Bristol-Myers Squibb and ZymoGenetics to collaborate on hepatitis C compound

Bristol-Myers Squibb and ZymoGenetics, Inc. have announced a global collaboration for PEG-Interferon lambda, a novel type 3 interferon currently in Phase Ib development for the treatment of Hepatitis C, and its related development program.

Under the terms of the collaboration, Bristol-Myers Squibb agreed to pay ZymoGenetics an upfront cash payment of $85 million for the development and commercialization rights to PEG-Interferon lambda, and to pay an additional license fee of $20 million in 2009. ZymoGenetics could receive additional payments of up to $430 million based on pre-defined development and regulatory milestones for PEG-Interferon lambda in Hepatitis C, up to $287 million in development and regulatory milestones for other potential indications, and up to $285 million based on pre-defined sales-based milestones.

The companies have agreed to co-develop PEG-Interferon lambda in the United States and Europe and will share development costs. It is anticipated that ZymoGenetics will conduct a significant portion of continuing Phase I and certain Phase II development activities. ZymoGenetics will have the option to co-promote in the United States and to share profits on product sales with Bristol-Myers Squibb. ZymoGenetics may opt out of the co-development, co-promotion and profit sharing arrangement in the United States, in which case ZymoGenetics will receive royalties on PEG-Interferon lambda sales worldwide.

Outside the United States, Bristol-Myers Squibb will be responsible for commercialization and ZymoGenetics will receive royalties on product sales.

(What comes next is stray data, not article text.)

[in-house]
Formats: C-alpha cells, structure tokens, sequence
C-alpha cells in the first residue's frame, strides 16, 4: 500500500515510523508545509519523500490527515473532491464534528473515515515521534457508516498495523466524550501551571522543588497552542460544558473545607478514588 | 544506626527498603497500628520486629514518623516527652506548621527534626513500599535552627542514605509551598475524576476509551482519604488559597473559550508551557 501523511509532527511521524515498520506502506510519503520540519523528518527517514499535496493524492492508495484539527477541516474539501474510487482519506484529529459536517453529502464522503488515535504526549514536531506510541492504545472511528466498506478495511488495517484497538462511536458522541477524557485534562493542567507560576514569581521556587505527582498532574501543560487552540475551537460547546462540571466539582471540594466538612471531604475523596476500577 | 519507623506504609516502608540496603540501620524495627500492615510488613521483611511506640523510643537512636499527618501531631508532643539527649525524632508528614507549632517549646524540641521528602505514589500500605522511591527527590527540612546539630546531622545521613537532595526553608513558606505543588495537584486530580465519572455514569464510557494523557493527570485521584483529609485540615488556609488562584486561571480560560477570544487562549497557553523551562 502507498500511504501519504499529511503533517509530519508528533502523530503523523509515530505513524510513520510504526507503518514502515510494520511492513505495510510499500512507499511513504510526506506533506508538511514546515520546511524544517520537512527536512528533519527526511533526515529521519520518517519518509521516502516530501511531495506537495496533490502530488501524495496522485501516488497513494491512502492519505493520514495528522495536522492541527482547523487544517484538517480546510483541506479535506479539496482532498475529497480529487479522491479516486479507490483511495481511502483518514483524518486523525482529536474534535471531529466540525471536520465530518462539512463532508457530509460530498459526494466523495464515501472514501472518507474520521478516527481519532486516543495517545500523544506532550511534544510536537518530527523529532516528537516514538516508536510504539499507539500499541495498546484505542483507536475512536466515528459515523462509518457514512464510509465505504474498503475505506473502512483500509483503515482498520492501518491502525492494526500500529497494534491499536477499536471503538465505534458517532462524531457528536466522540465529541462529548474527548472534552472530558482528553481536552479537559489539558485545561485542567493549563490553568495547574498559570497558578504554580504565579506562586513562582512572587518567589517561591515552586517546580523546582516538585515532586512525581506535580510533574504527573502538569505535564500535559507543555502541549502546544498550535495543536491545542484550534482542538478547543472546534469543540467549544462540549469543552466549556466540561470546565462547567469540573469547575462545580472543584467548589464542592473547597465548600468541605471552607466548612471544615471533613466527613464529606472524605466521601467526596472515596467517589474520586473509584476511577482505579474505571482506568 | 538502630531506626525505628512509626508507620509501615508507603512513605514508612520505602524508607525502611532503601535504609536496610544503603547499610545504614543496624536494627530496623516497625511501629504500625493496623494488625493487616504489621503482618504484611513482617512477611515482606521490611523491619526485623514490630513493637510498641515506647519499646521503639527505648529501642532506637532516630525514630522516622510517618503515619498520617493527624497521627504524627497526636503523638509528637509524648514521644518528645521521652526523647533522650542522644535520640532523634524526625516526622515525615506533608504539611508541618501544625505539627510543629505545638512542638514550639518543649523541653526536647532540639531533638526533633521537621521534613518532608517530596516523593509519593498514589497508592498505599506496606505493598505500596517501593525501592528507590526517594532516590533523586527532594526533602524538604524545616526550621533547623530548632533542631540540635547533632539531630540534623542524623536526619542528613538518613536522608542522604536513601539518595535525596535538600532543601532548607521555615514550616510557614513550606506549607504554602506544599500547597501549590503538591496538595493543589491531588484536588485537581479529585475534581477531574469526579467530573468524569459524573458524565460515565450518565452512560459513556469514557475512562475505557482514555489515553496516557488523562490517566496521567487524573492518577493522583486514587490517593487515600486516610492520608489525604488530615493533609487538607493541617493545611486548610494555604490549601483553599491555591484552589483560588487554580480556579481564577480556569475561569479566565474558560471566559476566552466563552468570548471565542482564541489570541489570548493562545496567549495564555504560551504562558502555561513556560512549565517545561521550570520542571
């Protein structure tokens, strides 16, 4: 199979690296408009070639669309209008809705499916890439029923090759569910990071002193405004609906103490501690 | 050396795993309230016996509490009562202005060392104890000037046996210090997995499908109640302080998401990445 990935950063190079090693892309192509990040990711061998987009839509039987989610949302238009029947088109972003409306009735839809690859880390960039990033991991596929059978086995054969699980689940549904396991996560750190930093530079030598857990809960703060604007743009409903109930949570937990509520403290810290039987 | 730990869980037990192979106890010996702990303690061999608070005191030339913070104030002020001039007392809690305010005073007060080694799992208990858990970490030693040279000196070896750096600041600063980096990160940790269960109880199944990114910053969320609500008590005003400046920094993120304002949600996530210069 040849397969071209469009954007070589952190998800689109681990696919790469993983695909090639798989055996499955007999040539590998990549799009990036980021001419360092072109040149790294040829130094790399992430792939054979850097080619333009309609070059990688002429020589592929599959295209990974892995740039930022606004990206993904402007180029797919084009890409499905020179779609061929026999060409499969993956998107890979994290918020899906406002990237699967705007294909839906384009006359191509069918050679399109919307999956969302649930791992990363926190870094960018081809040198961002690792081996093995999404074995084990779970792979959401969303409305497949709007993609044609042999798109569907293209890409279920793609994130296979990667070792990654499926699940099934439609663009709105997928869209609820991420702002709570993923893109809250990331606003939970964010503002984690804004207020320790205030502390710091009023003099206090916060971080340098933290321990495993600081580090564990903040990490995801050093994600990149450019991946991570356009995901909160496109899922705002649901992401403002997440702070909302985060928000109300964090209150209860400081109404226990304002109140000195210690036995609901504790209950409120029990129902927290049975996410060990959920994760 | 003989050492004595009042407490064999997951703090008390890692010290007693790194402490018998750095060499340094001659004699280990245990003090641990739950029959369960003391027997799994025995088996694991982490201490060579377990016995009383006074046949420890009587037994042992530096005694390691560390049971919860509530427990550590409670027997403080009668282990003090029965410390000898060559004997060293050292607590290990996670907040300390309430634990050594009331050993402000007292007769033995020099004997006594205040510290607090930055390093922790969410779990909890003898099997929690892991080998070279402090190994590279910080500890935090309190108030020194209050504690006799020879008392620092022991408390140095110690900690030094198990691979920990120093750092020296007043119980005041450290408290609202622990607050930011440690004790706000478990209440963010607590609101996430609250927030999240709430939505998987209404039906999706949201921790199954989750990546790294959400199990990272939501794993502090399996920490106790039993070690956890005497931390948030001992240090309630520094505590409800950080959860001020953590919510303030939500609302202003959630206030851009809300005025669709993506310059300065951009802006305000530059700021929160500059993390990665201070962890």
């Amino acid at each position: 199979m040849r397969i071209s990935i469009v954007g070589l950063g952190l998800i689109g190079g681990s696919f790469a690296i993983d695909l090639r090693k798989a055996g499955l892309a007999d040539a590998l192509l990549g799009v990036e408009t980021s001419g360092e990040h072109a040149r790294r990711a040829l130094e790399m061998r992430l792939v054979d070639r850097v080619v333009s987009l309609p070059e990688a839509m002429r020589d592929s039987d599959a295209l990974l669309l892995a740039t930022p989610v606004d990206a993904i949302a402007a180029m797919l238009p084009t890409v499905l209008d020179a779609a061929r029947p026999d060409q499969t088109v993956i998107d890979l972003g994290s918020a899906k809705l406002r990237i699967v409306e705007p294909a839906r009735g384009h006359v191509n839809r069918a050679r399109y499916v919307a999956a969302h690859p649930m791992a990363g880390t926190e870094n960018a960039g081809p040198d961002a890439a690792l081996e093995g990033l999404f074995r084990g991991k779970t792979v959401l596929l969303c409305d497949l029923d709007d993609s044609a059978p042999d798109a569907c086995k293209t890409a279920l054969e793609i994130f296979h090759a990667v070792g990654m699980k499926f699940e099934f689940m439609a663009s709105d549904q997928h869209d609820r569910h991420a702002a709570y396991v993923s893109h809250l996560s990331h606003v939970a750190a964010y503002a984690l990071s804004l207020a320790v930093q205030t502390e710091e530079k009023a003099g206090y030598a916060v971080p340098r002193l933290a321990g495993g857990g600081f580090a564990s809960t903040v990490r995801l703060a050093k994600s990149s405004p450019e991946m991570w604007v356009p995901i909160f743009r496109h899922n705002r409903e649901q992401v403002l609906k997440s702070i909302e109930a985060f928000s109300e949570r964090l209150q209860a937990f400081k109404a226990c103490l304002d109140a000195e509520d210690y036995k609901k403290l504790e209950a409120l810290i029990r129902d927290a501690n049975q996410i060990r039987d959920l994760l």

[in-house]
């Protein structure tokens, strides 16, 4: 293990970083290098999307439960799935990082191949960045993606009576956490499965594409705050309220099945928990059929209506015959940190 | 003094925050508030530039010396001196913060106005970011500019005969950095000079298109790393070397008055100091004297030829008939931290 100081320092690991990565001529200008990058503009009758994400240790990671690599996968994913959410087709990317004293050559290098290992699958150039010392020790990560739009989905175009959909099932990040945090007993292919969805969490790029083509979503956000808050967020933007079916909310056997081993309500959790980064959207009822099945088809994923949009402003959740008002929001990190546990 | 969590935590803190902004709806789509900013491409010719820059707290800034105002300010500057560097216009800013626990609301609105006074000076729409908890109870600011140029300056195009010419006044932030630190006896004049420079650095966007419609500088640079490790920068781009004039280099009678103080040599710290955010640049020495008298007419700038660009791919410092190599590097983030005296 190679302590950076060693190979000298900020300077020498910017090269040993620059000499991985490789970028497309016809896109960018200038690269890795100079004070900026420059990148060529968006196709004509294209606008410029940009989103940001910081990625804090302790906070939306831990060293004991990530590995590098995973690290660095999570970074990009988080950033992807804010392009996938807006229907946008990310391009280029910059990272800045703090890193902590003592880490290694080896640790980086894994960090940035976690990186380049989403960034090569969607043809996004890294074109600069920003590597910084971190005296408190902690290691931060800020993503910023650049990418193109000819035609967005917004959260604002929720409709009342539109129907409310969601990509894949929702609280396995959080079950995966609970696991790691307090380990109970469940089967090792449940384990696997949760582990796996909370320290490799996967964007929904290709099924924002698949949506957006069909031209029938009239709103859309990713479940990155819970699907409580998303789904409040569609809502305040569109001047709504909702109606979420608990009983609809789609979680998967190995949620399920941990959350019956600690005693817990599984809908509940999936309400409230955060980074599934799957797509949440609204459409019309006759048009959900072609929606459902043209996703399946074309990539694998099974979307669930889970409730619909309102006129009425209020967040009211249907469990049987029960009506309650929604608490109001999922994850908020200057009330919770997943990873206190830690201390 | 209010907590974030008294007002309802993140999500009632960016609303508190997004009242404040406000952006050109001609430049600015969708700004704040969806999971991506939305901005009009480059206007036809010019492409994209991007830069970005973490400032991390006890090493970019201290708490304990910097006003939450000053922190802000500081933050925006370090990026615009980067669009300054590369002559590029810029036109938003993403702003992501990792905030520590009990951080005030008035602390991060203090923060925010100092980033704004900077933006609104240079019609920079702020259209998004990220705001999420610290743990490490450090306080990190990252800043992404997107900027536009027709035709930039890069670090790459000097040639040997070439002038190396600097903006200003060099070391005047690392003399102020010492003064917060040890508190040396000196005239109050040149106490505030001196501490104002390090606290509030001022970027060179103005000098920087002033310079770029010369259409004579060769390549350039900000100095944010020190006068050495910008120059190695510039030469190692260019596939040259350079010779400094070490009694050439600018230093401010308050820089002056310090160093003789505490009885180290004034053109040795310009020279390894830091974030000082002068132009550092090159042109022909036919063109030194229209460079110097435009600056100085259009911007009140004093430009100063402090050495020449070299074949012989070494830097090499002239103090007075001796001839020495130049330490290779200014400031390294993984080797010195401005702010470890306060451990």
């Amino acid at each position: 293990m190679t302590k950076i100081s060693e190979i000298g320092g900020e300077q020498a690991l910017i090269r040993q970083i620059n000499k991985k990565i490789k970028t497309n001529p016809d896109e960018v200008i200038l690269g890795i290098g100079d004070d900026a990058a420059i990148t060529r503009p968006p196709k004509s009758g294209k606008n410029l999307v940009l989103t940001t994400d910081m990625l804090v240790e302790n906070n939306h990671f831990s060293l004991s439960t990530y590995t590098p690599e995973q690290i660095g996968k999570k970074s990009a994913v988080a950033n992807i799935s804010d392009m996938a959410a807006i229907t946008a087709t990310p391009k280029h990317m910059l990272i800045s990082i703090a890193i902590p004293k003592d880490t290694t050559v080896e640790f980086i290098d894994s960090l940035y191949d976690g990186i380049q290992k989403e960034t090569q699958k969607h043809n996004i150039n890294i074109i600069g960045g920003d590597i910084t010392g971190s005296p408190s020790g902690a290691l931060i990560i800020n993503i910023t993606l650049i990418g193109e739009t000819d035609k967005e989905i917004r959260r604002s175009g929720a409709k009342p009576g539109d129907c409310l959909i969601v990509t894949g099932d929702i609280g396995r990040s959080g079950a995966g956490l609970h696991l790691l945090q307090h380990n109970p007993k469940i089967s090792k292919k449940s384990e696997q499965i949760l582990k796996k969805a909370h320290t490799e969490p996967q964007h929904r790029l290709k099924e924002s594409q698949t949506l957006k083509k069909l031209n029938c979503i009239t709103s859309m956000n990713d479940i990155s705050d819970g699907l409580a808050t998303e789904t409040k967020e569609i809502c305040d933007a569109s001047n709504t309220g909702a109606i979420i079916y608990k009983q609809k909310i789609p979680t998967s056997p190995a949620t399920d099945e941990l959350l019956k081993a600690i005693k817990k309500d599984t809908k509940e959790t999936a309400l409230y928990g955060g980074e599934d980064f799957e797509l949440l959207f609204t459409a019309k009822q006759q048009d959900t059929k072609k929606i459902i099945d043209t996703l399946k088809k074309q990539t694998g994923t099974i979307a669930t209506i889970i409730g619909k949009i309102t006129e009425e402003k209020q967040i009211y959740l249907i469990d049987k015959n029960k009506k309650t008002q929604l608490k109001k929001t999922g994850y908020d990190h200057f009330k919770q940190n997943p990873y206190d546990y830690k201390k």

“We welcome the opportunity to combine ZymoGenetics' strong foundation in discovering and developing therapeutic proteins, with our own internal research and development expertise in working on this innovative Hepatitis C therapy that has the potential to help patients prevail over this serious disease,” said Francis Cuss, MD, Senior Vice President, Discovery and Exploratory Clinical Research, Bristol-Myers Squibb. “The profile of PEG-Interferon lambda offers the possibility of improvements in the safety and effectiveness of combination treatment for Hepatitis C and makes it an ideal fit with our emerging portfolio of small molecule anti-virals.”

“We believe Bristol-Myers Squibb is the ideal partner for ZymoGenetics and that we share the vision that PEG-Interferon lambda could become an important part of treating patients with Hepatitis C,” said Douglas E. Williams, Ph.D., Chief Executive Officer of ZymoGenetics. “We look forward to a productive partnership focused on bringing PEG-Interferon lambda to Hepatitis C patients as rapidly as possible.”

PEG-Interferon lambda (IL-29) is a novel type 3 interferon currently in Phase Ib development for Hepatitis C. The native human protein Interferon lambda is generated by the immune system in response to viral infection. PEG-Interferon lambda has the potential to be uniquely differentiated from available interferon therapy because Interferon lambda mediates anti-viral activity through a receptor that is distinct from that used by Interferon alpha and is present on fewer cell types within the tissues of the body. As a result, the possibility exists for more targeted delivery of interferon therapy and an improved therapeutic index.

The effectiveness of the agreement is subject to antitrust clearance by the United States Federal Trade Commission and Department of Justice, under the provisions of the Hart-Scott-Rodino Antitrust Improvements Act of 1976 and other customary regulatory approvals.

About Hepatitis C 1

Hepatitis C is a virus that infects the liver and is transmitted through direct contact with blood. An estimated 170 million people worldwide are infected with Hepatitis C and, of these, 94.5 million people live in the Asia Pacific region. One to five percent of people with chronic infection will develop liver cancer. Although there is no vaccine to prevent Hepatitis C, it is a curable disease.


The opinions expressed here are the views of the writer and do not necessarily reflect the views and opinions of News Medical.
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